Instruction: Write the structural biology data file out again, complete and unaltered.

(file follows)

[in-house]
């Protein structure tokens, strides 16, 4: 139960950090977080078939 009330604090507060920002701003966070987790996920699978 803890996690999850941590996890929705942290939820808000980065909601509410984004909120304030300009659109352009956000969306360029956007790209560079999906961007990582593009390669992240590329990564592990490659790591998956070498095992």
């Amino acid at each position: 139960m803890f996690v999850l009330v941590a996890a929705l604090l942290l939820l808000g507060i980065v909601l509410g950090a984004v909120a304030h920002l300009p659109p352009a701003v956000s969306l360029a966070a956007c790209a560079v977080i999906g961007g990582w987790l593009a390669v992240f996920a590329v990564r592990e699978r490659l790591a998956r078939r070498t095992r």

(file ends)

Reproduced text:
[in-house]
């Protein structure tokens, strides 16, 4: 139960950090977080078939 009330604090507060920002701003966070987790996920699978 803890996690999850941590996890929705942290939820808000980065909601509410984004909120304030300009659109352009956000969306360029956007790209560079999906961007990582593009390669992240590329990564592990490659790591998956070498095992």
């Amino acid at each position: 139960m803890f996690v999850l009330v941590a996890a929705l604090l942290l939820l808000g507060i980065v909601l509410g950090a984004v909120a304030h920002l300009p659109p352009a701003v956000s969306l360029a966070a956007c790209a560079v977080i999906g961007g990582w987790l593009a390669v992240f996920a590329v990564r592990e699978r490659l790591a998956r078939r070498t095992r």